What’s needed for Lambda security
Denonia’s discovery was the shot across the bow, an industry wake-up call about the nuances of managing security in serverless environments.
The sheer volume of executions and the dynamic nature of Lambda functions can make it difficult to detect, investigate and respond to potential compromise. Under the AWS Shared Responsibility model, AWS secures the underlying Lambda execution environment, but it’s up to the customer to secure the functions themselves.
A unified security and observability platform that collects and brings together logs, metrics, and traces is needed to accomplish that. Bringing them together, and analyzing and interrogating them in real time, makes systems observable.
So, the first step is to collect the data. One of the ways to collect CloudWatch logs or Lambda logs is through CloudWatch and CloudTrail. CloudWatch monitors applications and infrastructure performance in the AWS environment. CloudTrail monitors actions in the AWS environment.
Additionally, Sumo Logic uses a mechanism called the open-source AWS Lambda extension, which runs as a lightweight process within the same execution environment as an organization’s Lambda functions. The extension uses the Lambda logs API to send platform, function, and extension logs to Sumo Logic. Dietz noted in his talk that this is very similar to the CloudWatch logs.
With such collection and real-time data analysis, the Sumo Logic platform provides a high-level overview of all Lambda functions and lets enterprises drill down into their Lambda functions. Additionally, this unified security and observability platform approach means that SRE teams, observability teams, and security operations have one dashboard that they all can use.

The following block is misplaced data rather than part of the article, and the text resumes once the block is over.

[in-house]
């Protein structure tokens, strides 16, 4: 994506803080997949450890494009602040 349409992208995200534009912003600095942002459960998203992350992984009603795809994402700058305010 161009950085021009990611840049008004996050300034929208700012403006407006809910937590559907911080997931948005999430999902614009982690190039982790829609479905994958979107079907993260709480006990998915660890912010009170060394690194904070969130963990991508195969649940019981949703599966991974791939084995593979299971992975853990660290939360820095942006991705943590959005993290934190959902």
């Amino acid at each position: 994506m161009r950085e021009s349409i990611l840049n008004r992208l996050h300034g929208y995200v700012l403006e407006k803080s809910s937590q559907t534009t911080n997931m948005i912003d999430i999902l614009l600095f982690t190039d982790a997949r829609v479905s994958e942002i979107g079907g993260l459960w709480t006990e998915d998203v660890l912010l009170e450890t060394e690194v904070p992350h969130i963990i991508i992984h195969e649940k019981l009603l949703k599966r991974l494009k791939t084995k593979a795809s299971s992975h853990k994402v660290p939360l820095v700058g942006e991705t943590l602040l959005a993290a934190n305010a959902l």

A final word about serverless security
With new threats like Denonia, organizations must have a platform that analyzes the many different services and streams of log data. For AWS, this means seamless integration with AWS CloudTrail, CloudWatch, VPC Flow, GuardDuty, SecurityHub, and more.
Security and development teams can leverage Sumo Logic’s unified platform to improve their security posture. Sumo Logic Cloud Security Analytics tracks changes in configurations and services without requiring hours of manual tracing and discovery efforts. It triages both security and application alerts and failures into a single organization queue.
Bottom line: the Sumo Logic unified security and observability platform can automatically detect and respond to severless threats, like those targeting AWS Lambda services. And via a single pane of glass, Sumo Logic helps emerging security teams secure serverless environments.
Salvatore Salamone is a physicist by training who has been writing about science and information technology for more than 30 years. During that time, he has been a senior or executive editor at many industry-leading publications including High Technology, Network World, Byte Magazine, Data Communications, LAN Times, InternetWeek, Bio-IT World, and Lightwave, The Journal of Fiber Optics. He also is the author of three business technology books.